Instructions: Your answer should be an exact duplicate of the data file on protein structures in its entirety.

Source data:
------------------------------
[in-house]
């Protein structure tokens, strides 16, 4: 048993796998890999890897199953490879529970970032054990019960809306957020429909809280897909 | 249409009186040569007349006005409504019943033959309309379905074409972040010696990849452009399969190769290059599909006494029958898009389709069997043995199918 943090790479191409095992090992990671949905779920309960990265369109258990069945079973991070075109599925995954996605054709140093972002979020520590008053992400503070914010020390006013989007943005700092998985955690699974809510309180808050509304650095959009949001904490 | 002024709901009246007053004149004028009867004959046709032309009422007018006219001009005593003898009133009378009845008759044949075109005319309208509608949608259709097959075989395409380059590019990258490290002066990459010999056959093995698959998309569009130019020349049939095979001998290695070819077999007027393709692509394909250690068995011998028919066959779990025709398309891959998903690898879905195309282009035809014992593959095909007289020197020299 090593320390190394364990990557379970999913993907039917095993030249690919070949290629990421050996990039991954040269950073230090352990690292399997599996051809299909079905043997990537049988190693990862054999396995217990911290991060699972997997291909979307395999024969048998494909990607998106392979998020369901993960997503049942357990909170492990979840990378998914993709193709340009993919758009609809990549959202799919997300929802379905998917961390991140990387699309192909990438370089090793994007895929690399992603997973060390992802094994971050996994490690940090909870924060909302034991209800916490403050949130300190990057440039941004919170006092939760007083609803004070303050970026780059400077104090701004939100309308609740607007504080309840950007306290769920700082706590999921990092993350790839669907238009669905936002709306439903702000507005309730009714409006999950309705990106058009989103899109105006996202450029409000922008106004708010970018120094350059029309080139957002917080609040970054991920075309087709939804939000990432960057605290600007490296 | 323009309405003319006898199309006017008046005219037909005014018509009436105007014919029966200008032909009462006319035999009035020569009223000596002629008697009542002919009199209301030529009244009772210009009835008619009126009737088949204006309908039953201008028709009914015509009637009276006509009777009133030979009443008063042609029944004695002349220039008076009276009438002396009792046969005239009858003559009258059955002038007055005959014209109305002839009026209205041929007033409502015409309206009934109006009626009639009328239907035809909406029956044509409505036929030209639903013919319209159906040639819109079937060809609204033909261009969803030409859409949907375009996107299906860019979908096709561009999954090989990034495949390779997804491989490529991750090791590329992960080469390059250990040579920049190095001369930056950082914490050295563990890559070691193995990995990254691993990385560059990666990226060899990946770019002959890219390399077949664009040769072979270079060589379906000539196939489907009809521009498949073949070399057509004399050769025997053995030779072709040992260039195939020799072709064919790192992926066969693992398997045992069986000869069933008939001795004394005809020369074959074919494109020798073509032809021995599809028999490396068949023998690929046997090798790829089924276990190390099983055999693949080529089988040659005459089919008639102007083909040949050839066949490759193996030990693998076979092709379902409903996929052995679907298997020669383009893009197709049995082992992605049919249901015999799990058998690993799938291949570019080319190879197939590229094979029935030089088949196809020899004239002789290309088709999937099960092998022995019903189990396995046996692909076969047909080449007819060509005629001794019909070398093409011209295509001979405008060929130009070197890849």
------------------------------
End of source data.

[in-house]
């Protein structure tokens, strides 16, 4: 048993796998890999890897199953490879529970970032054990019960809306957020429909809280897909 | 249409009186040569007349006005409504019943033959309309379905074409972040010696990849452009399969190769290059599909006494029958898009389709069997043995199918 943090790479191409095992090992990671949905779920309960990265369109258990069945079973991070075109599925995954996605054709140093972002979020520590008053992400503070914010020390006013989007943005700092998985955690699974809510309180808050509304650095959009949001904490 | 002024709901009246007053004149004028009867004959046709032309009422007018006219001009005593003898009133009378009845008759044949075109005319309208509608949608259709097959075989395409380059590019990258490290002066990459010999056959093995698959998309569009130019020349049939095979001998290695070819077999007027393709692509394909250690068995011998028919066959779990025709398309891959998903690898879905195309282009035809014992593959095909007289020197020299 090593320390190394364990990557379970999913993907039917095993030249690919070949290629990421050996990039991954040269950073230090352990690292399997599996051809299909079905043997990537049988190693990862054999396995217990911290991060699972997997291909979307395999024969048998494909990607998106392979998020369901993960997503049942357990909170492990979840990378998914993709193709340009993919758009609809990549959202799919997300929802379905998917961390991140990387699309192909990438370089090793994007895929690399992603997973060390992802094994971050996994490690940090909870924060909302034991209800916490403050949130300190990057440039941004919170006092939760007083609803004070303050970026780059400077104090701004939100309308609740607007504080309840950007306290769920700082706590999921990092993350790839669907238009669905936002709306439903702000507005309730009714409006999950309705990106058009989103899109105006996202450029409000922008106004708010970018120094350059029309080139957002917080609040970054991920075309087709939804939000990432960057605290600007490296 | 323009309405003319006898199309006017008046005219037909005014018509009436105007014919029966200008032909009462006319035999009035020569009223000596002629008697009542002919009199209301030529009244009772210009009835008619009126009737088949204006309908039953201008028709009914015509009637009276006509009777009133030979009443008063042609029944004695002349220039008076009276009438002396009792046969005239009858003559009258059955002038007055005959014209109305002839009026209205041929007033409502015409309206009934109006009626009639009328239907035809909406029956044509409505036929030209639903013919319209159906040639819109079937060809609204033909261009969803030409859409949907375009996107299906860019979908096709561009999954090989990034495949390779997804491989490529991750090791590329992960080469390059250990040579920049190095001369930056950082914490050295563990890559070691193995990995990254691993990385560059990666990226060899990946770019002959890219390399077949664009040769072979270079060589379906000539196939489907009809521009498949073949070399057509004399050769025997053995030779072709040992260039195939020799072709064919790192992926066969693992398997045992069986000869069933008939001795004394005809020369074959074919494109020798073509032809021995599809028999490396068949023998690929046997090798790829089924276990190390099983055999693949080529089988040659005459089919008639102007083909040949050839066949490759193996030990693998076979092709379902409903996929052995679907298997020669383009893009197709049995082992992605049919249901015999799990058998690993799938291949570019080319190879197939590229094979029935030089088949196809020899004239002789290309088709999937099960092998022995019903189990396995046996692909076969047909080449007819060509005629001794019909070398093409011209295509001979405008060929130009070197890849």